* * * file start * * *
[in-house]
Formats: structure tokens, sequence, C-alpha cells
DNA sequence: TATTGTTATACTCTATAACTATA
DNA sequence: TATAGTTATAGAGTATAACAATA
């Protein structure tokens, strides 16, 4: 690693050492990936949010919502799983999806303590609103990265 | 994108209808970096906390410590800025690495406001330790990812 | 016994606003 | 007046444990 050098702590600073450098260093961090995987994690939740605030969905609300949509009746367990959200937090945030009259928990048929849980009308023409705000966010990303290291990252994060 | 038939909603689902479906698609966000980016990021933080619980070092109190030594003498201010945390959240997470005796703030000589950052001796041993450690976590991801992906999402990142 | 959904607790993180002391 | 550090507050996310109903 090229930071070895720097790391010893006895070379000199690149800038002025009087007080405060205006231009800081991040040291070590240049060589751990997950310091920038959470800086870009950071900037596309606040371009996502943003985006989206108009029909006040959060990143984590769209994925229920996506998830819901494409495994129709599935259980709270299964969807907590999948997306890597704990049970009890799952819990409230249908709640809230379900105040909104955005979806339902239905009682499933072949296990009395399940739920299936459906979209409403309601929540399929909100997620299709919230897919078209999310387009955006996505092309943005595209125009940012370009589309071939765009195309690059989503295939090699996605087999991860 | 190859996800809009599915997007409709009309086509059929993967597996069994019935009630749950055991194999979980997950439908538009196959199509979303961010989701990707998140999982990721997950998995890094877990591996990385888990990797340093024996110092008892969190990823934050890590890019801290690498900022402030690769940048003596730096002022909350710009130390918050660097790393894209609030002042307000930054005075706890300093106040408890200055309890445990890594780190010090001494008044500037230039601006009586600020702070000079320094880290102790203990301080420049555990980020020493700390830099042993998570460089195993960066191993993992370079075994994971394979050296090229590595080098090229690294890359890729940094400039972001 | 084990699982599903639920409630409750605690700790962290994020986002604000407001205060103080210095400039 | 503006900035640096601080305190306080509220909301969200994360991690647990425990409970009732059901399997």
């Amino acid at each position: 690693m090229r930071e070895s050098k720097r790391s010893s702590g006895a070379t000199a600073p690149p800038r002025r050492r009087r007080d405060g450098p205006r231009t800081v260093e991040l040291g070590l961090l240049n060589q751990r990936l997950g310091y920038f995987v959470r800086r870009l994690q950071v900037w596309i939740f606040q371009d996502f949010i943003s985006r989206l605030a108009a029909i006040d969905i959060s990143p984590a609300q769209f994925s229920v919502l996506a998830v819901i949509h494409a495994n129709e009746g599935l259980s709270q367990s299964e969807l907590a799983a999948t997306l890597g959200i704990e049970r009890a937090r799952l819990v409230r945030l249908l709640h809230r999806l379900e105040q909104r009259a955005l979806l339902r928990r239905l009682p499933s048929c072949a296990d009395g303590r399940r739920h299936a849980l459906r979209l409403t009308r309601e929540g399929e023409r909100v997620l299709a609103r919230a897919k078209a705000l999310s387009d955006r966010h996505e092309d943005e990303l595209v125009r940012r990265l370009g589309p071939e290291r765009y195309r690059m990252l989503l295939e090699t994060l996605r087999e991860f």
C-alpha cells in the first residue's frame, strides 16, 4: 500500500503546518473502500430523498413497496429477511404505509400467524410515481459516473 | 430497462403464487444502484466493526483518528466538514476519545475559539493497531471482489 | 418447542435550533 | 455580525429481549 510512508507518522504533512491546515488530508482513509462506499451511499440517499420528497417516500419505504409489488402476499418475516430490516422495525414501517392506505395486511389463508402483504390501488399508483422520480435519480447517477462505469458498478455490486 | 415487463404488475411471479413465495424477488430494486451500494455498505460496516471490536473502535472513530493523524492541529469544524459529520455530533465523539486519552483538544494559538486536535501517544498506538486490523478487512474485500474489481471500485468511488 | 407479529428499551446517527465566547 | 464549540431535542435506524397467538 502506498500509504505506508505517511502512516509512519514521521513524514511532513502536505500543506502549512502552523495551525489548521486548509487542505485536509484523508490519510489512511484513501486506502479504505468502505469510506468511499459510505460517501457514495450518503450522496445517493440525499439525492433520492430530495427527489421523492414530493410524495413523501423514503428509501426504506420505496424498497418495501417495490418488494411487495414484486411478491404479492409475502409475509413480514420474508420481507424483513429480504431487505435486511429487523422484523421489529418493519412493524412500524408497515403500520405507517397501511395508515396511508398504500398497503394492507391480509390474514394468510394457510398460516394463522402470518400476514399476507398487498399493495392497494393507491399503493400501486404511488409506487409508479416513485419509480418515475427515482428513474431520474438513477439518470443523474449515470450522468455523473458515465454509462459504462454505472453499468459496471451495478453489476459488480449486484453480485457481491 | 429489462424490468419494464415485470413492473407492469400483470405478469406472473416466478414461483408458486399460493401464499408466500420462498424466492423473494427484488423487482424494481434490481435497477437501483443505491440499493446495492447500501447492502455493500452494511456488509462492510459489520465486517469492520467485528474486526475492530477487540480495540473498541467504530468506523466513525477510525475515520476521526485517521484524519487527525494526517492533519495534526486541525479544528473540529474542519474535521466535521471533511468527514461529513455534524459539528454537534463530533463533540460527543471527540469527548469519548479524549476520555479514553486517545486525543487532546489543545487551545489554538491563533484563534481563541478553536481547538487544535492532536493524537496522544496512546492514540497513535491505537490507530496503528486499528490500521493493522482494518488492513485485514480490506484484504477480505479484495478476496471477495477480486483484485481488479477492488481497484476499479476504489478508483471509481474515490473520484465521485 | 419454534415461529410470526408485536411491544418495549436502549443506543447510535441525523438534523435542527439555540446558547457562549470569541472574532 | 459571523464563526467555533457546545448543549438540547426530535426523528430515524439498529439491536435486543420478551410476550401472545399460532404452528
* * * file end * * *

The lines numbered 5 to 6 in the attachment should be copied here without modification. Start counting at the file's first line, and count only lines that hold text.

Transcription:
């Protein structure tokens, strides 16, 4: 690693050492990936949010919502799983999806303590609103990265 | 994108209808970096906390410590800025690495406001330790990812 | 016994606003 | 007046444990 050098702590600073450098260093961090995987994690939740605030969905609300949509009746367990959200937090945030009259928990048929849980009308023409705000966010990303290291990252994060 | 038939909603689902479906698609966000980016990021933080619980070092109190030594003498201010945390959240997470005796703030000589950052001796041993450690976590991801992906999402990142 | 959904607790993180002391 | 550090507050996310109903 090229930071070895720097790391010893006895070379000199690149800038002025009087007080405060205006231009800081991040040291070590240049060589751990997950310091920038959470800086870009950071900037596309606040371009996502943003985006989206108009029909006040959060990143984590769209994925229920996506998830819901494409495994129709599935259980709270299964969807907590999948997306890597704990049970009890799952819990409230249908709640809230379900105040909104955005979806339902239905009682499933072949296990009395399940739920299936459906979209409403309601929540399929909100997620299709919230897919078209999310387009955006996505092309943005595209125009940012370009589309071939765009195309690059989503295939090699996605087999991860 | 190859996800809009599915997007409709009309086509059929993967597996069994019935009630749950055991194999979980997950439908538009196959199509979303961010989701990707998140999982990721997950998995890094877990591996990385888990990797340093024996110092008892969190990823934050890590890019801290690498900022402030690769940048003596730096002022909350710009130390918050660097790393894209609030002042307000930054005075706890300093106040408890200055309890445990890594780190010090001494008044500037230039601006009586600020702070000079320094880290102790203990301080420049555990980020020493700390830099042993998570460089195993960066191993993992370079075994994971394979050296090229590595080098090229690294890359890729940094400039972001 | 084990699982599903639920409630409750605690700790962290994020986002604000407001205060103080210095400039 | 503006900035640096601080305190306080509220909301969200994360991690647990425990409970009732059901399997």
């Amino acid at each position: 690693m090229r930071e070895s050098k720097r790391s010893s702590g006895a070379t000199a600073p690149p800038r002025r050492r009087r007080d405060g450098p205006r231009t800081v260093e991040l040291g070590l961090l240049n060589q751990r990936l997950g310091y920038f995987v959470r800086r870009l994690q950071v900037w596309i939740f606040q371009d996502f949010i943003s985006r989206l605030a108009a029909i006040d969905i959060s990143p984590a609300q769209f994925s229920v919502l996506a998830v819901i949509h494409a495994n129709e009746g599935l259980s709270q367990s299964e969807l907590a799983a999948t997306l890597g959200i704990e049970r009890a937090r799952l819990v409230r945030l249908l709640h809230r999806l379900e105040q909104r009259a955005l979806l339902r928990r239905l009682p499933s048929c072949a296990d009395g303590r399940r739920h299936a849980l459906r979209l409403t009308r309601e929540g399929e023409r909100v997620l299709a609103r919230a897919k078209a705000l999310s387009d955006r966010h996505e092309d943005e990303l595209v125009r940012r990265l370009g589309p071939e290291r765009y195309r690059m990252l989503l295939e090699t994060l996605r087999e991860f």